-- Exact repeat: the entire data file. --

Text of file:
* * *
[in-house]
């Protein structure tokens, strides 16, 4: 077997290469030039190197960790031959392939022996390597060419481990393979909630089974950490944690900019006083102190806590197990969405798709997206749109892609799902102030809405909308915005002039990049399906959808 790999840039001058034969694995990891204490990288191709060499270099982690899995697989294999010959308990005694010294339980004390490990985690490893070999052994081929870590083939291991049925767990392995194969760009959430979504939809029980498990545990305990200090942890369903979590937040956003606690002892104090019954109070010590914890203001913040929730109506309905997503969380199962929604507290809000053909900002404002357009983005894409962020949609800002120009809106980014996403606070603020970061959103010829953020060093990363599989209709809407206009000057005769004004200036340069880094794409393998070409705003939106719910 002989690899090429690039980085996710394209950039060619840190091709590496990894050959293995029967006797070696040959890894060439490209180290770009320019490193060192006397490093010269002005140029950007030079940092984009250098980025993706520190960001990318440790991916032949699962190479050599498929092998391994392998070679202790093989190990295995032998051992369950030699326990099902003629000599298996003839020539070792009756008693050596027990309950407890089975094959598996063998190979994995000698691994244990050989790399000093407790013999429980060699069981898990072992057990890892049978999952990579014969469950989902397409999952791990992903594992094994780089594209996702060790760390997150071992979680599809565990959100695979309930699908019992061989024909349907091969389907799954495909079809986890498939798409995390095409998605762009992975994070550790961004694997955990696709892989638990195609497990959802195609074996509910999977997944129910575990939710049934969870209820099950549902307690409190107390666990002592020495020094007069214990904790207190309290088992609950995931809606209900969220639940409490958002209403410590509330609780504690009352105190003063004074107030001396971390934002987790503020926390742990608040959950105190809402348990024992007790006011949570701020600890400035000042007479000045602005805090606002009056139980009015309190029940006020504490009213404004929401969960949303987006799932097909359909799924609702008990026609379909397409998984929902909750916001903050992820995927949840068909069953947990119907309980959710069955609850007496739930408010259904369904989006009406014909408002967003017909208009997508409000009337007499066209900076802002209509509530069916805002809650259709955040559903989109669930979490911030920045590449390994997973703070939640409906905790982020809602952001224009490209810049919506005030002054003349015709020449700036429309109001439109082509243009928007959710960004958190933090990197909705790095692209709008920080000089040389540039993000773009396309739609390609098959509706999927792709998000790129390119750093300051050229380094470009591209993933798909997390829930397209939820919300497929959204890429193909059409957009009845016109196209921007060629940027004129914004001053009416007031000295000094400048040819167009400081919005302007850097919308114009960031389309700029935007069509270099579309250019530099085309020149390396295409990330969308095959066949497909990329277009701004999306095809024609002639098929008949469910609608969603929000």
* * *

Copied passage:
[in-house]
């Protein structure tokens, strides 16, 4: 077997290469030039190197960790031959392939022996390597060419481990393979909630089974950490944690900019006083102190806590197990969405798709997206749109892609799902102030809405909308915005002039990049399906959808 790999840039001058034969694995990891204490990288191709060499270099982690899995697989294999010959308990005694010294339980004390490990985690490893070999052994081929870590083939291991049925767990392995194969760009959430979504939809029980498990545990305990200090942890369903979590937040956003606690002892104090019954109070010590914890203001913040929730109506309905997503969380199962929604507290809000053909900002404002357009983005894409962020949609800002120009809106980014996403606070603020970061959103010829953020060093990363599989209709809407206009000057005769004004200036340069880094794409393998070409705003939106719910 002989690899090429690039980085996710394209950039060619840190091709590496990894050959293995029967006797070696040959890894060439490209180290770009320019490193060192006397490093010269002005140029950007030079940092984009250098980025993706520190960001990318440790991916032949699962190479050599498929092998391994392998070679202790093989190990295995032998051992369950030699326990099902003629000599298996003839020539070792009756008693050596027990309950407890089975094959598996063998190979994995000698691994244990050989790399000093407790013999429980060699069981898990072992057990890892049978999952990579014969469950989902397409999952791990992903594992094994780089594209996702060790760390997150071992979680599809565990959100695979309930699908019992061989024909349907091969389907799954495909079809986890498939798409995390095409998605762009992975994070550790961004694997955990696709892989638990195609497990959802195609074996509910999977997944129910575990939710049934969870209820099950549902307690409190107390666990002592020495020094007069214990904790207190309290088992609950995931809606209900969220639940409490958002209403410590509330609780504690009352105190003063004074107030001396971390934002987790503020926390742990608040959950105190809402348990024992007790006011949570701020600890400035000042007479000045602005805090606002009056139980009015309190029940006020504490009213404004929401969960949303987006799932097909359909799924609702008990026609379909397409998984929902909750916001903050992820995927949840068909069953947990119907309980959710069955609850007496739930408010259904369904989006009406014909408002967003017909208009997508409000009337007499066209900076802002209509509530069916805002809650259709955040559903989109669930979490911030920045590449390994997973703070939640409906905790982020809602952001224009490209810049919506005030002054003349015709020449700036429309109001439109082509243009928007959710960004958190933090990197909705790095692209709008920080000089040389540039993000773009396309739609390609098959509706999927792709998000790129390119750093300051050229380094470009591209993933798909997390829930397209939820919300497929959204890429193909059409957009009845016109196209921007060629940027004129914004001053009416007031000295000094400048040819167009400081919005302007850097919308114009960031389309700029935007069509270099579309250019530099085309020149390396295409990330969308095959066949497909990329277009701004999306095809024609002639098929008949469910609608969603929000």